Blame Internet for pesky SMS: Sibal

NEW DELHI, 22/07/2011: Union Minister for HRD Kapil Sibal who is also UPA representative of the Lok Pal bill alongwith Minister of State for Planning and Parliamentary Affairs V. Narayanaswamy addressing a press conference on corruption and land aquisition in New Delhi, on July 22, 2011.  

A month after new guidelines on telemarketing calls came into force, pesky SMSes are still bothering mobile phone users, thanks to the Internet on which companies are offering free or cost-effective solutions to send bulk SMS.

Even Communications and IT Minister Kapil Sibal on Thursday expressed his helplessness in dealing with the problem. “I have also got complaints about pesky SMSes coming via the Internet. We have no control over the Internet as the servers of the Internet Service Providers (ISPs) are situated abroad…we have no solution for that [such situation],” he told journalists at the Economic Editors Conference here.

A drop, nevertheless

However, Mr. Sibal pointed out, the “level of nuisance” from unsolicited calls and SMS had come down since the new guidelines were introduced by the Telecom Regulatory Authority of India (TRAI).

Some telecom operators have also started penalising telemarketing firms which are violating the stringent guidelines under ‘The Telecom Commercial Communications Customer Preference Regulations.'

The new TRAI regulations to curb pesky calls say violators can be penalised up to Rs.2.5 lakh, while habitual offenders would be blacklisted.

However, the Internet Service Providers Association of India (ISPAI) has blamed mobile operators for failing to check circulation of pesky SMSes originating from the Internet.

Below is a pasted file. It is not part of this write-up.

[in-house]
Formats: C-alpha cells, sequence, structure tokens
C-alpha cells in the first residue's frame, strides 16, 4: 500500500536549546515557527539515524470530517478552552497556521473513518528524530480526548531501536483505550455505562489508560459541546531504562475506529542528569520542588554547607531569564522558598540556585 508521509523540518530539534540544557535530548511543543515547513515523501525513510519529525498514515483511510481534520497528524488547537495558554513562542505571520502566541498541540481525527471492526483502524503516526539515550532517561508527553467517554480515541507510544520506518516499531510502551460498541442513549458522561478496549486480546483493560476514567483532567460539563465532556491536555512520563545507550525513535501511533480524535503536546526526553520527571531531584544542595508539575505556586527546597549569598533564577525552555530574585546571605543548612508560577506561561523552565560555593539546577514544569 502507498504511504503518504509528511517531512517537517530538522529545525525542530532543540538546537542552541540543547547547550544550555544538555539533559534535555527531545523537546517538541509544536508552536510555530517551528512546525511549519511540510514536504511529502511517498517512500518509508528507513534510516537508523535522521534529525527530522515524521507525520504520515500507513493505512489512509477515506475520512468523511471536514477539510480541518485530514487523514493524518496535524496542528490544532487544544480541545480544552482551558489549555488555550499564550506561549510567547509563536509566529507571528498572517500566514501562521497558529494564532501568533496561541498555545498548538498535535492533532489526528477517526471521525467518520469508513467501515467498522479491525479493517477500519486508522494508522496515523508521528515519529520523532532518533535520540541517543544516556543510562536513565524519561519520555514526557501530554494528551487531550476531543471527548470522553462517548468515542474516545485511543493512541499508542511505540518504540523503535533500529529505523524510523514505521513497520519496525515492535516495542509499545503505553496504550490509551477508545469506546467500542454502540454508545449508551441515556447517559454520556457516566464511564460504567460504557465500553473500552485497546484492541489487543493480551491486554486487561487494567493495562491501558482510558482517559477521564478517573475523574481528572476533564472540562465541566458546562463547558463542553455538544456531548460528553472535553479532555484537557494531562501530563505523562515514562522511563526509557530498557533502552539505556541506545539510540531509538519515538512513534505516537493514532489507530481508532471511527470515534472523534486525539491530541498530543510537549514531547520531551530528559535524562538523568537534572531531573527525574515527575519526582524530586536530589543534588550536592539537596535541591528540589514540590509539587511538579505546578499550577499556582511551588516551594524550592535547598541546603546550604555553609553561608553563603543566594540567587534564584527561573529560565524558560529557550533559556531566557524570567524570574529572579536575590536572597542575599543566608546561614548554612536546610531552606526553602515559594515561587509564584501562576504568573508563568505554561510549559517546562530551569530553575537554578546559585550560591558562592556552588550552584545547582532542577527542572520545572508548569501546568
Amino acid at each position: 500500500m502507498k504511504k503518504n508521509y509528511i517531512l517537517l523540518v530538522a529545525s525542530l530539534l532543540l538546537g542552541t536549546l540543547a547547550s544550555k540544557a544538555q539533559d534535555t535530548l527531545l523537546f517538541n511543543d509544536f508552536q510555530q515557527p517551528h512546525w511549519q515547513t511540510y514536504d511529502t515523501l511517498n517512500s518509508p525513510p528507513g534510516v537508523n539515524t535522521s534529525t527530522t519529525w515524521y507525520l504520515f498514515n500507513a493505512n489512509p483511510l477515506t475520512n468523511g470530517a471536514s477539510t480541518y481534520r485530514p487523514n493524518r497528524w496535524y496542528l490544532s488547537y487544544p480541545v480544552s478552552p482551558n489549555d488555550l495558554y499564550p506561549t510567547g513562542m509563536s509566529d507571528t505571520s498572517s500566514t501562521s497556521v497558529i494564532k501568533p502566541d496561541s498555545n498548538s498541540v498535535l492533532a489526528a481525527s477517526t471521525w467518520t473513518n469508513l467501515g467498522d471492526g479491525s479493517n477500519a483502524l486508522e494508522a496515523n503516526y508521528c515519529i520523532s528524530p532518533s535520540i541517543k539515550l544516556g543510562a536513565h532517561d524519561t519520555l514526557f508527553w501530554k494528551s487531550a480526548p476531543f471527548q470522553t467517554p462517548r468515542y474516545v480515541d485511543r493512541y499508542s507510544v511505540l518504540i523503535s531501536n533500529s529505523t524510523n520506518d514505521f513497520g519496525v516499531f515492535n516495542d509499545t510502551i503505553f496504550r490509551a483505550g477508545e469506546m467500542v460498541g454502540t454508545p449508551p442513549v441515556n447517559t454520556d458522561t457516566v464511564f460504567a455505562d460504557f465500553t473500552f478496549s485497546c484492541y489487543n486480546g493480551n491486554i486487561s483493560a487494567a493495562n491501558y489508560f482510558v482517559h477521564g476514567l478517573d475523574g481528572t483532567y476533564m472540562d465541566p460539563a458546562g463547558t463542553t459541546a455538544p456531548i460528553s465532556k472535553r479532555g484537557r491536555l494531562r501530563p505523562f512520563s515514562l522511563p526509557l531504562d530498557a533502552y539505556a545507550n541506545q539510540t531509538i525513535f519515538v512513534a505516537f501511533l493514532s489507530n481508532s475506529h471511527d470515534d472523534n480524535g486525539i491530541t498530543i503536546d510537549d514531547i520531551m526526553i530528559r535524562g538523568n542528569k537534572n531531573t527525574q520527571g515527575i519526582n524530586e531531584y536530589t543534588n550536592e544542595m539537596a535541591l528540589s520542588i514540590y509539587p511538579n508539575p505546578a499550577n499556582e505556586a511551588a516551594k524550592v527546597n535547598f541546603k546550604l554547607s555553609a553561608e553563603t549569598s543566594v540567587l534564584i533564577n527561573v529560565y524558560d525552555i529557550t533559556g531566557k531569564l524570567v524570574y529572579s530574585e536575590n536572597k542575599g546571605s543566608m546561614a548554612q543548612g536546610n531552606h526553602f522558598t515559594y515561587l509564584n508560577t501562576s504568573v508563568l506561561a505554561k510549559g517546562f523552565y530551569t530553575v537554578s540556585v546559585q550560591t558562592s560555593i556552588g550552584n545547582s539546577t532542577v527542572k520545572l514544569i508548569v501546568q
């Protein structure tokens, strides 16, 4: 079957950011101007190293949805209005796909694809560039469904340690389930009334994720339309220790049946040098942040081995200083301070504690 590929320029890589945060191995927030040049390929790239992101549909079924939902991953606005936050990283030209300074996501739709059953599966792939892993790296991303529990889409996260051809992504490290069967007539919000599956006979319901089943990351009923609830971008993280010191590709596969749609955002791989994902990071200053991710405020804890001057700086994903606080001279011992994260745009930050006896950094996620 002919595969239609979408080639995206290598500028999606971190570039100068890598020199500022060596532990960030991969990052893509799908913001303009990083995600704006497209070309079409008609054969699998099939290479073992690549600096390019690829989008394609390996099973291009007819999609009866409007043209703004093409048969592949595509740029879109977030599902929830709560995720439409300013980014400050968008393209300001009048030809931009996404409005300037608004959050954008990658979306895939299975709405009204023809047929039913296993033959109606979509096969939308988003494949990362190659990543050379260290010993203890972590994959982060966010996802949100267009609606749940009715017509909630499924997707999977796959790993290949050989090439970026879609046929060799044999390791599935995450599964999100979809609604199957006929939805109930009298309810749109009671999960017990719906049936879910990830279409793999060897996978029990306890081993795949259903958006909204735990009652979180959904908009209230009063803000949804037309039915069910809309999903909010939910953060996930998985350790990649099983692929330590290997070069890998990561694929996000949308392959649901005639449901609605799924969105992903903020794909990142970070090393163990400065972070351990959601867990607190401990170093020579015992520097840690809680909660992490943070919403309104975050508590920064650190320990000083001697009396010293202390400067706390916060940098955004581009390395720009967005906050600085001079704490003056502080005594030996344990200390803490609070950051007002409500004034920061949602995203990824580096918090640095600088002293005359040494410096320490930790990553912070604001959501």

“Mr. Sibal is correct when he says the government has no control over ISPs…but mobile operators can definitely block pesky SMS by filtering messages that generate from the Internet. Subscribers are receiving Internet-generated SMS as the operators are allowing it to be routed from their system…they should strengthen their network security to block such SMS,” ISPAI president Rajesh Chharia told The Hindu.

Referring to the issue of allowing only 100 SMSes per subscriber per day, Mr. Sibal said youth, representatives of companies, schools and other organisations had pointed to practical difficulties in limiting the number of messages. “The TRAI will have to evolve a policy or mechanism to take care of these glitches. It will have to take into account experiences of customers and accordingly take corrective measures,” the Minister said.

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Printable version | Nov 27, 2021 8:30:43 PM |

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